A sign of a ‘veneer of Compliance’?
If recent developments are any indication, much-battered Volkswagen is still wrestling with its Compliance culture, and in a public manner.
The company announced this week that its head of compliance—whom the New York Times described as a rare outsider in the insular company—is separating from the company after barely a year. Volkswagen asserts that it’s a move based on a mutual agreement.
The separation leaves industry watchers and Compliance professionals wondering if there is a veneer of Compliance rather than a deep top-down commitment. The Times quoted former Daimler executive Jeff Thinnes, a European expert on Compliance and corporate ethics, on the heavily negative public appearance: “No matter what spin they put on her departure, the optics couldn’t be worse.”
Christine Hohmann-Dennhardt, who was recruited from an executive position at Daimler, joined Volkswagen as part of the auto giant’s effort to recover from its Compliance scandal related to cheating diesel emissions standards.
A New York Times report on Jan. 26 noted that the surprise departure of Hohmann-Dennhardt “raises concerns about the automaker’s willingness to change ingrained practices, a culture that contributed to the decision to install software designed to cheat emissions tests in more than 11 million cars.”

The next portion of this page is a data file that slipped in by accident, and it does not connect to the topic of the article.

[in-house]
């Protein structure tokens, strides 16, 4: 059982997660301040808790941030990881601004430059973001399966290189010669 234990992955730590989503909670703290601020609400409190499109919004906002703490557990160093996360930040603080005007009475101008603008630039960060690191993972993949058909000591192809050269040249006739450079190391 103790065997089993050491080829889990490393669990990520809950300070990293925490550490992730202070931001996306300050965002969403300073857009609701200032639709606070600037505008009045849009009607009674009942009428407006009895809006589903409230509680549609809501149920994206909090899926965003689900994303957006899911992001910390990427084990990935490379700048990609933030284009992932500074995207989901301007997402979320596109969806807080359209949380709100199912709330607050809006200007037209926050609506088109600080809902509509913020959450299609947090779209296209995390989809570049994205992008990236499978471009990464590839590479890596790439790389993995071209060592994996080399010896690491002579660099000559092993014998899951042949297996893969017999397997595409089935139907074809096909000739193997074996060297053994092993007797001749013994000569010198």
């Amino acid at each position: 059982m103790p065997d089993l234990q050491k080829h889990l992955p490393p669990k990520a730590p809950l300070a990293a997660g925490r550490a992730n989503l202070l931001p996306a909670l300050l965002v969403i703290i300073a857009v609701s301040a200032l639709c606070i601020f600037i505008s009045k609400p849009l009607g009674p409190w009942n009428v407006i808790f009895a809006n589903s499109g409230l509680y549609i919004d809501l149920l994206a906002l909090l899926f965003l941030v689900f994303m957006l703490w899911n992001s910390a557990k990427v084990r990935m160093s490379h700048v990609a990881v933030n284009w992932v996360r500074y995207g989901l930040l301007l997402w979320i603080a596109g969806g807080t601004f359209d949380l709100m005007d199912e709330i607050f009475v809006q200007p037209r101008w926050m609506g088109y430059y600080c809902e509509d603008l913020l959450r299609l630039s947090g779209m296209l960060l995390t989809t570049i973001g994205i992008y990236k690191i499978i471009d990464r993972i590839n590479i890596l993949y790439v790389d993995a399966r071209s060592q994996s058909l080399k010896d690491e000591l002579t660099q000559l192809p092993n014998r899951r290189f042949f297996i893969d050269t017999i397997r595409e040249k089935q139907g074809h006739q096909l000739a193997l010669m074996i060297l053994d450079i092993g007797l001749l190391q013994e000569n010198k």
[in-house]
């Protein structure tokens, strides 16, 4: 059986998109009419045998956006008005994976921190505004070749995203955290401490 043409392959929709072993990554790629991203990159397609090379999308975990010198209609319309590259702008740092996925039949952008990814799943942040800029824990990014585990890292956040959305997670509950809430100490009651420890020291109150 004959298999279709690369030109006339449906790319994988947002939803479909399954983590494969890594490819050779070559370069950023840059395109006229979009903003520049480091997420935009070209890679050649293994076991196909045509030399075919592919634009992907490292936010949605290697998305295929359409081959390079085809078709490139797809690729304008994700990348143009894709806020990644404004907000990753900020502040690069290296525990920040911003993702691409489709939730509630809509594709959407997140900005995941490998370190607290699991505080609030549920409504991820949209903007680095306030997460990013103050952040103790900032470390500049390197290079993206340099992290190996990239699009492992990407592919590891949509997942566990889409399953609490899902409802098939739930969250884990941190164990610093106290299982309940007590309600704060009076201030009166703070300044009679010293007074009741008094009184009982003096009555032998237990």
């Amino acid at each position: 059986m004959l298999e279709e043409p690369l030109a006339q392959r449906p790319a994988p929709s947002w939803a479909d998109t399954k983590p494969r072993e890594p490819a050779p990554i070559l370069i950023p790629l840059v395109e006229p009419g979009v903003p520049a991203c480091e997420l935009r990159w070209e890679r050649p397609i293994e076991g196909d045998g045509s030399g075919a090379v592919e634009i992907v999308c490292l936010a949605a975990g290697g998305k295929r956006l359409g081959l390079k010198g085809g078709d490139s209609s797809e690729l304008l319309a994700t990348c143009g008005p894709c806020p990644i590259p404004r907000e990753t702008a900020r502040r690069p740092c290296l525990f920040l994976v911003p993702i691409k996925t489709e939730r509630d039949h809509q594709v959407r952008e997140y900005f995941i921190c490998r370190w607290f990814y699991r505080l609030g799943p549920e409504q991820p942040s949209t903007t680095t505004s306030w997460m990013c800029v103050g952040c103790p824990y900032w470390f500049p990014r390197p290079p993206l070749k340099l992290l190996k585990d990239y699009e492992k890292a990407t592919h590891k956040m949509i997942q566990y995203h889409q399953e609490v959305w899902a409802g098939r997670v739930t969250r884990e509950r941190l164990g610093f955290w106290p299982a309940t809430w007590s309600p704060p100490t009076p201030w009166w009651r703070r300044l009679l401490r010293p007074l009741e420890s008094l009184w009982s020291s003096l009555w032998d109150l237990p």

Volkswagen was clearly in dire need of a Compliance overhaul prior to the hiring of Hohmann-Dennhardt. U.S. authorities investigating the emissions-cheating scandal implicated executives, “engine developers, software experts, compliance managers, and others”—a scope far beyond the early claim by the company that this deception was the work of a few engineers. The company has pleaded guilty to U.S. criminal charges, several individuals have been charged, and the company’s various fines and settlements in U.S. court cases are expected to top a whopping $20 billion.
The magnitude of the scandal and its gaping Compliance faults make the separation of the relatively new Compliance chief particularly stunning. Volkswagen’s statement on the matter offered few details on the departure. The company noted that Hohmann-Dennhardt had initiated a program “to foster the culture of integrity” but that “Volkswagen AG and Dr. Hohmann-Dennhardt are parting due to differences in their understanding of responsibilities and future operating structures within the function she leads.”
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